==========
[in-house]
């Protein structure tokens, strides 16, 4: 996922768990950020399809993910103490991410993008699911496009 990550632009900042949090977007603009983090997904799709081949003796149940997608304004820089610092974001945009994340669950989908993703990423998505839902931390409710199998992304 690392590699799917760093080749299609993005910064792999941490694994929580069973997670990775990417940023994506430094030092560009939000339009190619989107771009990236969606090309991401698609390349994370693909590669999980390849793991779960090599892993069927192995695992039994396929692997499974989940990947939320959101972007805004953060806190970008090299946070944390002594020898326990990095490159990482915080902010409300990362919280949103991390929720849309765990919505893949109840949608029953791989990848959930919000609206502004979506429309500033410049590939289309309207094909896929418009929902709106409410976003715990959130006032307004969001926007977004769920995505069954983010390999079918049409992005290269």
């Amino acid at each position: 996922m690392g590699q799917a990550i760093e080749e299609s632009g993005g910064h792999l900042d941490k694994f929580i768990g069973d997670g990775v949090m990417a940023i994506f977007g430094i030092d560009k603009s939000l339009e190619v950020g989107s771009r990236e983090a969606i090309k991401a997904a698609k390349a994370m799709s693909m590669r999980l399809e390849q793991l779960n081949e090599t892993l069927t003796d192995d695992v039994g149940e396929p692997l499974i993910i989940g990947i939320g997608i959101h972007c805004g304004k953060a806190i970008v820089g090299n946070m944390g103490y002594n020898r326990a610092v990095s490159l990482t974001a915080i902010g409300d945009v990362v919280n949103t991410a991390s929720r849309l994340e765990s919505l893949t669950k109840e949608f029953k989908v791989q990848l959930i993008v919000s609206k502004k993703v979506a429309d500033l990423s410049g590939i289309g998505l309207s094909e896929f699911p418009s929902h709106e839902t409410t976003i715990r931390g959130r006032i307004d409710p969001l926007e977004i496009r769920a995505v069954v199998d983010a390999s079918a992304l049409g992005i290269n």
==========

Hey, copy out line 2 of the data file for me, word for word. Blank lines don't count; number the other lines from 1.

């Protein structure tokens, strides 16, 4: 996922768990950020399809993910103490991410993008699911496009 990550632009900042949090977007603009983090997904799709081949003796149940997608304004820089610092974001945009994340669950989908993703990423998505839902931390409710199998992304 690392590699799917760093080749299609993005910064792999941490694994929580069973997670990775990417940023994506430094030092560009939000339009190619989107771009990236969606090309991401698609390349994370693909590669999980390849793991779960090599892993069927192995695992039994396929692997499974989940990947939320959101972007805004953060806190970008090299946070944390002594020898326990990095490159990482915080902010409300990362919280949103991390929720849309765990919505893949109840949608029953791989990848959930919000609206502004979506429309500033410049590939289309309207094909896929418009929902709106409410976003715990959130006032307004969001926007977004769920995505069954983010390999079918049409992005290269």